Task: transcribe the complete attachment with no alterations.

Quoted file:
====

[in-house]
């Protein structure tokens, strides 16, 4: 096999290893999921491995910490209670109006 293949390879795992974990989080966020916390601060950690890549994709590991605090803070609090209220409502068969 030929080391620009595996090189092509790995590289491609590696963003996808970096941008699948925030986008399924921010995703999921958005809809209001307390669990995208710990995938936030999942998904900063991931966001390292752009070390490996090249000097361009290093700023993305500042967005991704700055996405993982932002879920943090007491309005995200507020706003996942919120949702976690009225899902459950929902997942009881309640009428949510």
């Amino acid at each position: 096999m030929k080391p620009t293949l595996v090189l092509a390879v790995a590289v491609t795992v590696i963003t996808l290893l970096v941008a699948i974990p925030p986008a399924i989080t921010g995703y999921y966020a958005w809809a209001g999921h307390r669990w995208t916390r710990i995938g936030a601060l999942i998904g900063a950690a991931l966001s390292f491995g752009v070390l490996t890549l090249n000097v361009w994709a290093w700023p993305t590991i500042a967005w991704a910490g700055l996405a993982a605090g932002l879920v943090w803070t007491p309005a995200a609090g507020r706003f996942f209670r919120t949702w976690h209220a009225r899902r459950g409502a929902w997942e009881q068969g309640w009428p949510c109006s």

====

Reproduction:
[in-house]
């Protein structure tokens, strides 16, 4: 096999290893999921491995910490209670109006 293949390879795992974990989080966020916390601060950690890549994709590991605090803070609090209220409502068969 030929080391620009595996090189092509790995590289491609590696963003996808970096941008699948925030986008399924921010995703999921958005809809209001307390669990995208710990995938936030999942998904900063991931966001390292752009070390490996090249000097361009290093700023993305500042967005991704700055996405993982932002879920943090007491309005995200507020706003996942919120949702976690009225899902459950929902997942009881309640009428949510």
């Amino acid at each position: 096999m030929k080391p620009t293949l595996v090189l092509a390879v790995a590289v491609t795992v590696i963003t996808l290893l970096v941008a699948i974990p925030p986008a399924i989080t921010g995703y999921y966020a958005w809809a209001g999921h307390r669990w995208t916390r710990i995938g936030a601060l999942i998904g900063a950690a991931l966001s390292f491995g752009v070390l490996t890549l090249n000097v361009w994709a290093w700023p993305t590991i500042a967005w991704a910490g700055l996405a993982a605090g932002l879920v943090w803070t007491p309005a995200a609090g507020r706003f996942f209670r919120t949702w976690h209220a009225r899902r459950g409502a929902w997942e009881q068969g309640w009428p949510c109006s």